The second and most usual option is the EC-long term residence permit which is granted to those who have been already resident in Poland for at least 5 years and who has had stable and regular income and is as well covered by health insurance.
Way of Life in Poland
Poland’s many traditions and customs have been shaped by Latin and Byzantine influences, and also its former European occupiers.
The culture is generally welcoming, and the Polish people are warm and hospitable and have a strong sense of community.
Food plays a major part in Polish social and family life, and typical Polish cuisine is hearty and wholesome and based around local ingredients which combine to create simple dishes – often meat or fish based – featuring beetroot, onion, pork, cabbage, potatoes, or mushrooms.
Popular traditional dishes include bigos (sauteed sauerkraut, sausage, mushrooms, tomatoes, and onions) borscht (beetroot soup) and pierogi — small dumplings filled with vegetables or meat. Sweet dishes including cream cakes, strudel, and ice cream, also have an important place in the Polish menu.
The vast majority of people live in urban areas, and it is common for two or three generations of the same family to share a house. In the countryside people usually grow their own food and live a fairly simple lifestyle.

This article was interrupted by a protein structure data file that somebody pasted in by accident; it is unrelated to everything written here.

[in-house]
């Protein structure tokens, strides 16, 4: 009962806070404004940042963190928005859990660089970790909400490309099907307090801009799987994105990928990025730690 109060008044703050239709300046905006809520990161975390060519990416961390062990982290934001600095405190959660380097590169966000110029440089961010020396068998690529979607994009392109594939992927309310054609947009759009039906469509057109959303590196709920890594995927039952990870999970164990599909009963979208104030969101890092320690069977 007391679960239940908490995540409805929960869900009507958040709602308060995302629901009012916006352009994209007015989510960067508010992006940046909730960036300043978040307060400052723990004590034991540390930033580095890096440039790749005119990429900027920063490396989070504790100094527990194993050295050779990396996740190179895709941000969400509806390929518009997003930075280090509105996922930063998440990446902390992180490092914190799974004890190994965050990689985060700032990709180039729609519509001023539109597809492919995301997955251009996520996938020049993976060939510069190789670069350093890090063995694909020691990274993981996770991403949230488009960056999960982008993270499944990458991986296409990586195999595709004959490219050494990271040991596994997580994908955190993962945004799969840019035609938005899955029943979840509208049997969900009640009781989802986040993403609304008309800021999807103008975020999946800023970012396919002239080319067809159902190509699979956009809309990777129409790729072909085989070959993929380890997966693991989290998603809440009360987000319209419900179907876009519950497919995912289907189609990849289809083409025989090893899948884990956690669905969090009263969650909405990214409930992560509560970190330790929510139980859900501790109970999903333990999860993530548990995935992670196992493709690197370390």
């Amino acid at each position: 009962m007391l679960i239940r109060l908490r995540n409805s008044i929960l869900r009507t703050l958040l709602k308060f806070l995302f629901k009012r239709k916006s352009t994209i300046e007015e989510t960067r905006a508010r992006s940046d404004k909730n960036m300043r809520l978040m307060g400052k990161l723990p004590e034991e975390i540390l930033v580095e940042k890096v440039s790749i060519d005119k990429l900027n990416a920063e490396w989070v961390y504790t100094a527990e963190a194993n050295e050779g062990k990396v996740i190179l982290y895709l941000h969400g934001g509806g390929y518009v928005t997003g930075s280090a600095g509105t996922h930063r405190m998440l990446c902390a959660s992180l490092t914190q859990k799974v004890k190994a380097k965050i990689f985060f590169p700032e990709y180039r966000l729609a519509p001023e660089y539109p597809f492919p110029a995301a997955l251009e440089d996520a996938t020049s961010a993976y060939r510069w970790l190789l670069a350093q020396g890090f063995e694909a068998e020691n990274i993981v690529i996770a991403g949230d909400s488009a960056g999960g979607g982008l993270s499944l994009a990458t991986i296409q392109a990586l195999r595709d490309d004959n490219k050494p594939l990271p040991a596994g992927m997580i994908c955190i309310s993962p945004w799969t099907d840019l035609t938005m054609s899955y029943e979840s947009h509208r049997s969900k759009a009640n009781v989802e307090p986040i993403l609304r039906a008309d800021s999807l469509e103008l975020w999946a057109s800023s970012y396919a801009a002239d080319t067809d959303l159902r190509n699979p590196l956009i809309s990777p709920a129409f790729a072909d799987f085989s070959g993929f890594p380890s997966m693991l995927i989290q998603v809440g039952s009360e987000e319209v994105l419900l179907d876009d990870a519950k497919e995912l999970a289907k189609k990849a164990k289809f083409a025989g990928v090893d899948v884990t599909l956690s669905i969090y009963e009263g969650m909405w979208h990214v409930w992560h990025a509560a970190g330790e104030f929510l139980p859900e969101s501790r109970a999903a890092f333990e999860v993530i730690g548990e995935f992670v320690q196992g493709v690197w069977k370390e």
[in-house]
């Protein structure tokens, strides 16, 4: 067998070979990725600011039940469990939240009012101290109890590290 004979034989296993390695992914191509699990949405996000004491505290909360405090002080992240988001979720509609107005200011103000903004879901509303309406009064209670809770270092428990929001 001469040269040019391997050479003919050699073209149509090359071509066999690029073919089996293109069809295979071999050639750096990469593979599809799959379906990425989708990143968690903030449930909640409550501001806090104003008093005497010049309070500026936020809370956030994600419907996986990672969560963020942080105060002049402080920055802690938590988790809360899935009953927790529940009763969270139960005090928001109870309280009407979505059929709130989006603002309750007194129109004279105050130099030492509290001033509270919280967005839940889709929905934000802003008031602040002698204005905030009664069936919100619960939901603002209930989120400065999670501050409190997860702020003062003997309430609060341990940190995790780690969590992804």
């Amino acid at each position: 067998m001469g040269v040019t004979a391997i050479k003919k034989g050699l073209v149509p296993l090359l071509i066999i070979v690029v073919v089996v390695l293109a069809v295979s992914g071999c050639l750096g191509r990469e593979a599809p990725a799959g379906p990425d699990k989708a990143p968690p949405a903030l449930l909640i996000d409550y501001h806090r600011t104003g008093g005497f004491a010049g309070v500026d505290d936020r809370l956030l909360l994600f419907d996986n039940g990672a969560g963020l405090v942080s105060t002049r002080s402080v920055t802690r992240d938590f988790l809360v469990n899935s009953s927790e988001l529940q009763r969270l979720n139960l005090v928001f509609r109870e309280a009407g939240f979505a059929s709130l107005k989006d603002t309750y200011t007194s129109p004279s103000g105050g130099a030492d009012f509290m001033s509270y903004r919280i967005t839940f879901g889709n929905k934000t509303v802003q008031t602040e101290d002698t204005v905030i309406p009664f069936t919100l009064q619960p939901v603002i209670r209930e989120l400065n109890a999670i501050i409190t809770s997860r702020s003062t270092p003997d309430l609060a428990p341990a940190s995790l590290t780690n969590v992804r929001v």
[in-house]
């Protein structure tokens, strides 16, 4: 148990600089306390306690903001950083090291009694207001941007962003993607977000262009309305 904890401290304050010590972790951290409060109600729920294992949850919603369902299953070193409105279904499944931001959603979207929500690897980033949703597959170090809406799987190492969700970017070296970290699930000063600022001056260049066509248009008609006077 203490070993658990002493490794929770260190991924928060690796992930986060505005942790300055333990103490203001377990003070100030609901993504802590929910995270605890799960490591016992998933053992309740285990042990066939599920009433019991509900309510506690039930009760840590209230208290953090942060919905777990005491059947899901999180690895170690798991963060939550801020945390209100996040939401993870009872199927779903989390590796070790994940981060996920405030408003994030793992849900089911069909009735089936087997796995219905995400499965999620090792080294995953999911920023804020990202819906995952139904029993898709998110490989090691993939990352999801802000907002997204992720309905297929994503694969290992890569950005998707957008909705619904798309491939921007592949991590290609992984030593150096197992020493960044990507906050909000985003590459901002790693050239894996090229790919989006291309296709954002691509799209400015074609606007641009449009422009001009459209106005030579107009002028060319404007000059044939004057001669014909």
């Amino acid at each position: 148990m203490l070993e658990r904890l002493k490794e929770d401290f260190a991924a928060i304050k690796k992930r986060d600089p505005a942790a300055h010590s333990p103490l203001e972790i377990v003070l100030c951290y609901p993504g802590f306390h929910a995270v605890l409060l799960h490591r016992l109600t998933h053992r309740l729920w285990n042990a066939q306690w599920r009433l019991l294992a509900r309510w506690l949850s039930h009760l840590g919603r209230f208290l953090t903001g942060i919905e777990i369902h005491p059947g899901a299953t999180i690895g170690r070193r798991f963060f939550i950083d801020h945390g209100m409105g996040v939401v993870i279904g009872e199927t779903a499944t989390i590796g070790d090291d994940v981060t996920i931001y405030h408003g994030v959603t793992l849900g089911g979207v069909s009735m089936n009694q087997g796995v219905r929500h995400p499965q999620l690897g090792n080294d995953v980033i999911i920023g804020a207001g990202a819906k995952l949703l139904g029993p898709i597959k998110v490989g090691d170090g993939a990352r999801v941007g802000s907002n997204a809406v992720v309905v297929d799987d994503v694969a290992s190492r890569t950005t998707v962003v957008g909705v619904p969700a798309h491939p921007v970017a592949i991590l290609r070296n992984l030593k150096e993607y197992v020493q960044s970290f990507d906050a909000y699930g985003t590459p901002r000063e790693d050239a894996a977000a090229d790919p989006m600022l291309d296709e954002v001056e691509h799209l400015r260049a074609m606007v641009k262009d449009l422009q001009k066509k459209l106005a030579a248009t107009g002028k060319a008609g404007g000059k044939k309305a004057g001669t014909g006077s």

Life in Poland is generally laid back and things tend to move at a pleasantly slow pace – particularly in rural areas.
Polish people love music and to dance, and traditional Polish folk music is still very popular, with many folk festivals taking place throughout the year, as well as contemporary music festivals.
In the big cities the nightlife is vibrant, and there are a wealth of cultural events, concerts, film and music festivals, and more to enjoy throughout the year.
There are three main forms of transport in Poland: train, bus, and aeroplane.
The country’s rail network is well developed, far reaching, and reasonably priced. The main railway operator in Poland is Polish State Railways (PKP), but there are also numerous private operators, each offering different standards of service and varying ticket prices. Travelling by train is a good option for long distance travel within Poland, but be aware that many smaller towns and cities are not serviced by the rail network and can only be reached by bus or car.
The Polish bus network is more extensive than that of the rail services, albeit slower, and travelling by bus can be both cheap and convenient for shorter — sometimes longer — distances.